Even in the earlier Aldhani heist, a lot of the information the crew has on how the base operates comes from Lieutenant Gorn who is so disillusioned with the Empire after their treatment of the locals that he willingly provides the information necessary to make the heist possible in the first place. Every Rebel victory in Andor can be traced back to a person in a position of leadership willingly giving it over to the Rebellion in the pursuit of a better tomorrow.

Mon Mothma will become their political champion and Luthen is clearly using his fulcrum status to move sums of money and equipment between the various cells. While Kino’s part is relatively smaller, it’s still crucial to help the Rogue One team live long enough to make a difference in the galaxy. In each instance, the person in that fulcrum position provides crucial support and assistance that helps the revolution take its next step forward. When you extend the timeline and see General Leia Organa got funding from sympathetic sources to build the resistance, this archetype proves itself as a consistent requirement for successful resistance in Star Wars in the same way that real world movements leaned on these leaders to succeed.

One of the more consistent praises given to Andor is how the series successfully blurred the line between the Rebels and Empire. The stakes are much higher for those who see the Empire for the oppressors they are. As a result, characters like Kino Loy become essential. The end of Kino Loy’s arc and Luthen Rael’s monologue happening within the same episode is clearly an intentional choice.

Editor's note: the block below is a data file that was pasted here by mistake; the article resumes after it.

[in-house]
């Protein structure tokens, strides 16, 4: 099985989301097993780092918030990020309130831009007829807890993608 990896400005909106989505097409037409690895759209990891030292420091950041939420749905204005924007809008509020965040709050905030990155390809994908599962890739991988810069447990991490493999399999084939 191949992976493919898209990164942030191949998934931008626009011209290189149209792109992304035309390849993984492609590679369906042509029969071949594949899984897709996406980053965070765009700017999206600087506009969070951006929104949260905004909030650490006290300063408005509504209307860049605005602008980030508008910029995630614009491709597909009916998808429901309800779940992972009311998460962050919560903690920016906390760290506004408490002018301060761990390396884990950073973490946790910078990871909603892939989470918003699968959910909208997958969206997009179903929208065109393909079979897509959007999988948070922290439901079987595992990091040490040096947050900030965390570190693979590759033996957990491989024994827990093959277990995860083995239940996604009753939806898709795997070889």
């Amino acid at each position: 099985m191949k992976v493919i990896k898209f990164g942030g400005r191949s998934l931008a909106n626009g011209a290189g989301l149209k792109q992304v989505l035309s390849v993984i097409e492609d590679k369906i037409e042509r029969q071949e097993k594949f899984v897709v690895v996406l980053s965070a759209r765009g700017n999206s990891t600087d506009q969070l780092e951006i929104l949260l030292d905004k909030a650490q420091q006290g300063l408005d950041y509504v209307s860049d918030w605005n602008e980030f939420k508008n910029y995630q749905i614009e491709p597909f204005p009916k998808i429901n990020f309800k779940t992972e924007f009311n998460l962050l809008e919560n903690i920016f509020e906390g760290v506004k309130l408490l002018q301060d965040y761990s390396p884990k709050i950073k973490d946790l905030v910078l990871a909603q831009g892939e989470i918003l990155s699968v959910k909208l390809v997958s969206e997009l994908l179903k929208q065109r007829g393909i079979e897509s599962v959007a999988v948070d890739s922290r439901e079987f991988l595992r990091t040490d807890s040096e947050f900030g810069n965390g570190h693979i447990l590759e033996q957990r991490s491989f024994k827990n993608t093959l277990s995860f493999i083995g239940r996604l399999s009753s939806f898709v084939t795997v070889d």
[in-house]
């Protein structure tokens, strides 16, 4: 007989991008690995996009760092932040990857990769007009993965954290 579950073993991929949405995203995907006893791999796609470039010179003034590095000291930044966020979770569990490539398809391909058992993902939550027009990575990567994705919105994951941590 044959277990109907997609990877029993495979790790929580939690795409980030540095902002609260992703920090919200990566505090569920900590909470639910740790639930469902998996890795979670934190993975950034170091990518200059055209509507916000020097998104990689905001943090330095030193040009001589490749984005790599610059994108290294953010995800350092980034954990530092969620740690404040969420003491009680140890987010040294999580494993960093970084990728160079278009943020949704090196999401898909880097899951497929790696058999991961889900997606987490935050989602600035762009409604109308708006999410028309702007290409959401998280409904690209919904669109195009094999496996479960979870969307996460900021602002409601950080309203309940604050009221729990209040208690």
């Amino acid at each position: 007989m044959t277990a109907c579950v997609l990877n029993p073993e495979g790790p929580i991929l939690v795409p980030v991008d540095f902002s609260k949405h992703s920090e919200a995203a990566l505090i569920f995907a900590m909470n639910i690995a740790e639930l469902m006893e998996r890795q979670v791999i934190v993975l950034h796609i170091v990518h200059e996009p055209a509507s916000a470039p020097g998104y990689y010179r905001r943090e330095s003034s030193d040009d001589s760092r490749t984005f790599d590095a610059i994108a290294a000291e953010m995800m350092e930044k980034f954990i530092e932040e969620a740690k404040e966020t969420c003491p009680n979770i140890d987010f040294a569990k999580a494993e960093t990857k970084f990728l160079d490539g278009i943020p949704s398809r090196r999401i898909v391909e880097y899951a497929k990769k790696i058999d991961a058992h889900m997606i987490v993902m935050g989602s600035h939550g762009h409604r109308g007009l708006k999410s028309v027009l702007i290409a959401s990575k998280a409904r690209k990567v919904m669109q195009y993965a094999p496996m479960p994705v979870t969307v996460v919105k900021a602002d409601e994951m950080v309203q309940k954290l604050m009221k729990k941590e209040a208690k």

These fulcrum archetypes are playing a dangerous game. If the Empire finds out these people are actively encouraging rebellion, they would be quickly rounded up and made an example of. Kino, Luthen, and Mon also share a similar fate of striving for a future they may never see. If you consider the New Republic is vaporized before the end of the Skywalker Saga, even Mon Mothma will never live to see a future in which evil is not actively oppressing people.

Finally, the fulcrum status is unique because people can evolve into the position unlike other archetypes. Cassian becomes Jyn Erso’s fulcrum who inspires her to lead the Rogue One mission. When people spend time working with a group or in a job, they will gain experience and eventually get promoted into a position of power. At that point, they will find themselves in a position to be a fulcrum to others.

The reason Cassian is so important to the Rebellion is because he internalizes the advice fulcrums gave him by the time that Jyn Erso and Project Stardust came into his life. When the elite leadership in the Rebellion declines to run the Rogue One mission, it is Cassian’s ability to inspire his fellow assassins, spies, and saboteurs as a fulcrum that makes it happen. On a practical level, you can’t have Rogue One without Kino Loy because Cassian would have died on Narkina 5. On a philosophical level, you can’t have a successful revolution without Kino in your group and a pipeline to create more Kinos, Luthens, and Mons.